The future for multifamily is still looking bright, but the industry should expect to see some meaningful deceleration that will bring things back to a more normal pace.
“We go in cycles,” Brook Wells, director of research and strategy at Deutsche Asset and Wealth Management, said at the National Multifamily Housing Council‘s Research Forum on Tuesday. “We’re not forecasting a recession, but there will be a dial back in demand, whether it’s a soft landing of the economy, or if this is the year people start moving out and buying homes.”
Wells expects this to be the last good year as far as vacancy rates go, in the low 5 percent range nationally. That number will likely edge higher until it peaks in 2016, at 6.3 percent, Deutsche predicts. Wells also expects the industry to dial back net absorption by 2016, but by then, developers will likely pull back on their volume of starts, allowing the market to restart its growth cycle.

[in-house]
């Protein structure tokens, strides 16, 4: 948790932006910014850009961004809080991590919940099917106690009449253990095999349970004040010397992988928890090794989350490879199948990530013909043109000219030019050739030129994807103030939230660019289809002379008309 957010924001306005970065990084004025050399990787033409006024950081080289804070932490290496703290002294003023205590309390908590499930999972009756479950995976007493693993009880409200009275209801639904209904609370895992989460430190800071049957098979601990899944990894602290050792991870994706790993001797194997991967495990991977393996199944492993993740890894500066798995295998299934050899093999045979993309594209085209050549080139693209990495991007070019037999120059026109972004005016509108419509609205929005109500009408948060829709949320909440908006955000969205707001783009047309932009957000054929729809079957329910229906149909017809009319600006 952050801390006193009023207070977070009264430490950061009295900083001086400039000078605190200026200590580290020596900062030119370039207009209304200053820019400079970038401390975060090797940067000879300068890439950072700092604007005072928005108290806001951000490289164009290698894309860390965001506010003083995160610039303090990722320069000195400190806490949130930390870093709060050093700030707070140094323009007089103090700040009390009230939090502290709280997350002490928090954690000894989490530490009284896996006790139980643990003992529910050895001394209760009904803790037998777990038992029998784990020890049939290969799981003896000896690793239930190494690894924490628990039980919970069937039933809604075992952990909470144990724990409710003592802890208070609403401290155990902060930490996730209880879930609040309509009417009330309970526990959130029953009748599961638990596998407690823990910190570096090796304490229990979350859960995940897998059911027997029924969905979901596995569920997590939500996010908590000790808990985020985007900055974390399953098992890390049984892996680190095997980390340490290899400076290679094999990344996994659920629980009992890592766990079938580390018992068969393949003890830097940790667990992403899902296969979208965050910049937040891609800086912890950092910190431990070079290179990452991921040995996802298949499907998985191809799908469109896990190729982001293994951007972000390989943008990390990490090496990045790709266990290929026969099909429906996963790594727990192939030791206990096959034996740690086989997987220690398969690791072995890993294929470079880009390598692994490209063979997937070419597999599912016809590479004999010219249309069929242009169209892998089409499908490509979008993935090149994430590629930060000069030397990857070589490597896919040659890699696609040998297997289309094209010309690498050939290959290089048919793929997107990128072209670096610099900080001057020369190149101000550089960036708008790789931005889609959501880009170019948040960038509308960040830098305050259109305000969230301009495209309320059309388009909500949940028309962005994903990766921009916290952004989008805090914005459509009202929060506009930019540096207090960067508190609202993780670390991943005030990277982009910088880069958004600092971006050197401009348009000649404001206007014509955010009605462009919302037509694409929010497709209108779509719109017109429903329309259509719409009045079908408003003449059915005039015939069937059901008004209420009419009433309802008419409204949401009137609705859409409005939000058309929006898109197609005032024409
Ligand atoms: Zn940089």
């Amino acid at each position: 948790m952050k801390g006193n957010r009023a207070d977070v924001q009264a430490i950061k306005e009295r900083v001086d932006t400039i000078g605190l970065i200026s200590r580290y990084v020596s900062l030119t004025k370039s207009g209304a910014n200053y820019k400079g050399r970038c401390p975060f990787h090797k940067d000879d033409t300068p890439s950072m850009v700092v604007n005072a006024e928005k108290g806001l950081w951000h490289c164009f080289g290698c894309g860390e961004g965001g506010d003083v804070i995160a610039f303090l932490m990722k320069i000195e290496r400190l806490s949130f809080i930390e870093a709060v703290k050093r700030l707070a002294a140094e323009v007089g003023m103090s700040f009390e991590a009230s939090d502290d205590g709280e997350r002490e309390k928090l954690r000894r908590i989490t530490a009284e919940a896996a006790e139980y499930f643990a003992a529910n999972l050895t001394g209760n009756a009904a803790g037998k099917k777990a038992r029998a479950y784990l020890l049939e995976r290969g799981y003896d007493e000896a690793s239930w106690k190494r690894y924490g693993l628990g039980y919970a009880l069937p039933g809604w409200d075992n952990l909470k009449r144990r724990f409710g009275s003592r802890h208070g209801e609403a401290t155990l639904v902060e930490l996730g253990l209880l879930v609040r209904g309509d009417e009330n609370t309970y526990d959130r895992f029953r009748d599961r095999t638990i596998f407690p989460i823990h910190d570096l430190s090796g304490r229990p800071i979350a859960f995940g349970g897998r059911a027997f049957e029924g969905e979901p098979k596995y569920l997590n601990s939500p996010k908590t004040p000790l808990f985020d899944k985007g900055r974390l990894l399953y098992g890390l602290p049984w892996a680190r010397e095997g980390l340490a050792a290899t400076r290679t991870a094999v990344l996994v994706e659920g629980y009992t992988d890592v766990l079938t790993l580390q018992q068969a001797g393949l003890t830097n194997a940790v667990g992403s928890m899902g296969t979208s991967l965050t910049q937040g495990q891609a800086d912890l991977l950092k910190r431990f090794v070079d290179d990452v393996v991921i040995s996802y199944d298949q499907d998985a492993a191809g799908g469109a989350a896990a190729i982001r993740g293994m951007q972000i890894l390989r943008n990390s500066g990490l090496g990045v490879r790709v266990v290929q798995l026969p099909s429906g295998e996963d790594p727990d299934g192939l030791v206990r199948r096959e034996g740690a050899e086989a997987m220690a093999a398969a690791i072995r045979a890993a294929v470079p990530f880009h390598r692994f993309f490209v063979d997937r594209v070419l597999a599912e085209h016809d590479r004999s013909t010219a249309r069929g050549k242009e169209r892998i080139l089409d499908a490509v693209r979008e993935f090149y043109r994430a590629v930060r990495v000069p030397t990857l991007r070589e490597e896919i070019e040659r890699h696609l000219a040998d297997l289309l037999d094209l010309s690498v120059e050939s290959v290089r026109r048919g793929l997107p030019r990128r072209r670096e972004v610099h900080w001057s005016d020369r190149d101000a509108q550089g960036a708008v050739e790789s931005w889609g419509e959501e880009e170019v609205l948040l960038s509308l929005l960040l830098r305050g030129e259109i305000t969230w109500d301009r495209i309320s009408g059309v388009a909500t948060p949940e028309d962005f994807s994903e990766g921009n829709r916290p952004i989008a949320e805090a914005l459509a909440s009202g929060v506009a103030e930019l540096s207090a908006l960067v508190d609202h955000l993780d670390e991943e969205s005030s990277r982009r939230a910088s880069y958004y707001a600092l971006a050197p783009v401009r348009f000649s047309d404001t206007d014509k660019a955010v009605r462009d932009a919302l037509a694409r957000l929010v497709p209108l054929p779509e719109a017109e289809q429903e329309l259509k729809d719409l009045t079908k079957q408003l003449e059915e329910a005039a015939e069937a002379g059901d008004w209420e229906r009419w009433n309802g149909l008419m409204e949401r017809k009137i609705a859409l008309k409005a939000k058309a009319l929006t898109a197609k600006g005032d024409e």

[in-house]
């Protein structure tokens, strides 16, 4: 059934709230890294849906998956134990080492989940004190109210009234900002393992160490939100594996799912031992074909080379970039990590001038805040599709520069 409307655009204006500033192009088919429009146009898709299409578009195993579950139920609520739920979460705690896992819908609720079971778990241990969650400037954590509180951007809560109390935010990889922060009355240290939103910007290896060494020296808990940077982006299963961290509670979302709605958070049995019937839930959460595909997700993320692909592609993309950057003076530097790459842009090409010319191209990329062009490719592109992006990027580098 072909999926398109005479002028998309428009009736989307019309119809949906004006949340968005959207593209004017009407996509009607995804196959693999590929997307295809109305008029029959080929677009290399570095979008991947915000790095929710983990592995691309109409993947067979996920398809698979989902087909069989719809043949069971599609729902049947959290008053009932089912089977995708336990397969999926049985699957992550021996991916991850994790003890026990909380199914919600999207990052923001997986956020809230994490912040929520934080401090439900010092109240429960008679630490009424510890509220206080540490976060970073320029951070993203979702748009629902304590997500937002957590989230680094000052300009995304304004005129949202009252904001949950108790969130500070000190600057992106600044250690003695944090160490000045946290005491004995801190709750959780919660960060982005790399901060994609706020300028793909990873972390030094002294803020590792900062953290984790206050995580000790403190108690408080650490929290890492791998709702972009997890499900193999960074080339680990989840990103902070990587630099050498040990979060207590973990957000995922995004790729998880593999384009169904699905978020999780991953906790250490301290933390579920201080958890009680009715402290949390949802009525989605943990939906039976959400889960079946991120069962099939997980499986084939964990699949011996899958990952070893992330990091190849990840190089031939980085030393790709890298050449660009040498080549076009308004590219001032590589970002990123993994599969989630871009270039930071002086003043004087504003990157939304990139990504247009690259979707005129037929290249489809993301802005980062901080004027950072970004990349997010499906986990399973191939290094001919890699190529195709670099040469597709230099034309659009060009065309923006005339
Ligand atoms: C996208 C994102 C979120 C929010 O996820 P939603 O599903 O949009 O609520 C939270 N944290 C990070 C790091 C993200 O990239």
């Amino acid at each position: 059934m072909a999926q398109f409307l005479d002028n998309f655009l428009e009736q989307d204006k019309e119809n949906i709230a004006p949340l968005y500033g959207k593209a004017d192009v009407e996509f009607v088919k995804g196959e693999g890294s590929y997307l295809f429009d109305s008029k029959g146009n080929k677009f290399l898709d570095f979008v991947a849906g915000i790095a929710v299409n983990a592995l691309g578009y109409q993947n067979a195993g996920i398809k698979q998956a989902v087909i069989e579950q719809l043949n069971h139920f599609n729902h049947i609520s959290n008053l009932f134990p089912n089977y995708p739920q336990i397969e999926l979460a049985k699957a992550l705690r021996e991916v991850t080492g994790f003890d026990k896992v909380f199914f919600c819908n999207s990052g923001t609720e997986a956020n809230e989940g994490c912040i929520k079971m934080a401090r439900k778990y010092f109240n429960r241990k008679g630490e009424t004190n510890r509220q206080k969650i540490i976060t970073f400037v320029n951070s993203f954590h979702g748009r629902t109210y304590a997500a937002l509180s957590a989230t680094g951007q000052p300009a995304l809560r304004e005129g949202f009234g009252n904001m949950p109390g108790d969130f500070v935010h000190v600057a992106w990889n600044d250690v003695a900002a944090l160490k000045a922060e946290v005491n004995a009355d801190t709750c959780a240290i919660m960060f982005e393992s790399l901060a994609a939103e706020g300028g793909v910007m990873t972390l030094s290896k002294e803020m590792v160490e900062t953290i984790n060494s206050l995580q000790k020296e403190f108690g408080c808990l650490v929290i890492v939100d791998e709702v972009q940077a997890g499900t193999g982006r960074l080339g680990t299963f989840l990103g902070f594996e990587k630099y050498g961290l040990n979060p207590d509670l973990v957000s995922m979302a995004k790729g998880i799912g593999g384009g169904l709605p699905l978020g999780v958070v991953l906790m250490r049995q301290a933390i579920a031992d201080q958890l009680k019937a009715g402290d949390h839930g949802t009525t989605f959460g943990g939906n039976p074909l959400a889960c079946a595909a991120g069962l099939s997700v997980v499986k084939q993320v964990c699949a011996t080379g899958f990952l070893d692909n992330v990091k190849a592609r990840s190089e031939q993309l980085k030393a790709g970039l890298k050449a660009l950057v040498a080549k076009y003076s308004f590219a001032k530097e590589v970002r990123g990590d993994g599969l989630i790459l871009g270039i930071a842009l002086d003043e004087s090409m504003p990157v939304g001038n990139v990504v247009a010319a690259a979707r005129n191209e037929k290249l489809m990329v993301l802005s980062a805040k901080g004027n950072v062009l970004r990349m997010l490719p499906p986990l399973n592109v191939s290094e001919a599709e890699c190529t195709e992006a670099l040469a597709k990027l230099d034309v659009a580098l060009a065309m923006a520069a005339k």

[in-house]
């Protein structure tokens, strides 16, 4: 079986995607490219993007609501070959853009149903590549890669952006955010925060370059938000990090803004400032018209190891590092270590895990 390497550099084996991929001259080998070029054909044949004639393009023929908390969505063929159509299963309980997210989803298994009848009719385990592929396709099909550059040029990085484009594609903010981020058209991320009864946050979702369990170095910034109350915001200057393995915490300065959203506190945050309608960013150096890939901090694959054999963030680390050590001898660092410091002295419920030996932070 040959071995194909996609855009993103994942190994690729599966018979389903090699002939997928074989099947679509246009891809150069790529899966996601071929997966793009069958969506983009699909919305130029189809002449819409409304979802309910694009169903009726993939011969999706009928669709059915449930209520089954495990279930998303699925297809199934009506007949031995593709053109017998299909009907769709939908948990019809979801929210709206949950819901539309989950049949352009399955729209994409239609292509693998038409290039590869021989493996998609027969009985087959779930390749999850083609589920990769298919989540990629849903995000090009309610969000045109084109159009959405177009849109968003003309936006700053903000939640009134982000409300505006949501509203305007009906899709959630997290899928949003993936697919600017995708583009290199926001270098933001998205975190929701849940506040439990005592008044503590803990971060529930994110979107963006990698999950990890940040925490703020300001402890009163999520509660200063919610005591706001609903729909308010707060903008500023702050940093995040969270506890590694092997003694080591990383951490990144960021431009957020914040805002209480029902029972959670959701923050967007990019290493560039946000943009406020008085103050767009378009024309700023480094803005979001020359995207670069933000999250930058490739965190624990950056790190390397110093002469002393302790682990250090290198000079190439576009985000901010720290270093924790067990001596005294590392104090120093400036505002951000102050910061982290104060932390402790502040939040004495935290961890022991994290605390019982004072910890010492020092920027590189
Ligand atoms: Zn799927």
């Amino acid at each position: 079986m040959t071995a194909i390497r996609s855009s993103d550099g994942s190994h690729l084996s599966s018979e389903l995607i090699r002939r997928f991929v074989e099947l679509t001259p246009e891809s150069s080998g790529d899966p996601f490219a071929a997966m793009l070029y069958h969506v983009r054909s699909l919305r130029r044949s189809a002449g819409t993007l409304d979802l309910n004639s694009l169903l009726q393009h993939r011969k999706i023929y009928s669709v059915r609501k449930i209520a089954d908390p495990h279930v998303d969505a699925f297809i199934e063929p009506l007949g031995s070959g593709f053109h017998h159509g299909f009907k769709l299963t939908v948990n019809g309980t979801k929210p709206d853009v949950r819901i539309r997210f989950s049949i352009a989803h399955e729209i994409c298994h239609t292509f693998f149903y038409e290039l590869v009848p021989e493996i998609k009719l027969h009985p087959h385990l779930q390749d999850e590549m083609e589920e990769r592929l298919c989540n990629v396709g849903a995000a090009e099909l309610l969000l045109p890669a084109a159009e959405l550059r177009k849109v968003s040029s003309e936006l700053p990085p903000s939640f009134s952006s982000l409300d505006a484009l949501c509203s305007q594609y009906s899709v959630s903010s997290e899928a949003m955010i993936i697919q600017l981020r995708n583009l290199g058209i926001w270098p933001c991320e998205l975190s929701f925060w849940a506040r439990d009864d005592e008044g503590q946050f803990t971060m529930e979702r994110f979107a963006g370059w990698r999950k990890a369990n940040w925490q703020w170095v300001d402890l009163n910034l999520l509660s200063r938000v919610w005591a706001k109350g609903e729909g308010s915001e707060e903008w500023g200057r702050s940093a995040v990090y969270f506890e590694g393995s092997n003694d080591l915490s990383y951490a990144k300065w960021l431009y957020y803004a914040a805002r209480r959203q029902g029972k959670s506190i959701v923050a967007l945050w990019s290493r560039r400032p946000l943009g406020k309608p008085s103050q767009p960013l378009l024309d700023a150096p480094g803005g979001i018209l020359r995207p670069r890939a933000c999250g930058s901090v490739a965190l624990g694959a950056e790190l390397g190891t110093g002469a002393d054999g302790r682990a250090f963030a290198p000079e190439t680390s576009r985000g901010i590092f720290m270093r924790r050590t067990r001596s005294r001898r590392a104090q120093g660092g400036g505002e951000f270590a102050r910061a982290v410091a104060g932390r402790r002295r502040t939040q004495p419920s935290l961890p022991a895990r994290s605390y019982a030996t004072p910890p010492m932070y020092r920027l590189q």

Room For Growth?
The days of record rent growth are behind us, but that doesn’t mean the party’s over. Rent growth fell to 2.7 percent this year, and will likely continue falling, averaging 1.5 percent by 2016.
The elasticity of rents is a delicate topic these days. As the cost of renting begins to outpace the cost of owning in some markets, retention may become more important this year than the ability to push rents to a maximum level. Still, national rent trends are tricky to read: all real estate is, after all, local.
“The good thing is that we don’t play at national level to base prices,” say Nick Buss, director of Research at Dallas-based Invesco Real Estate. “We play at the market and submarket levels, and we’re seeing a lot more variation in those levels.”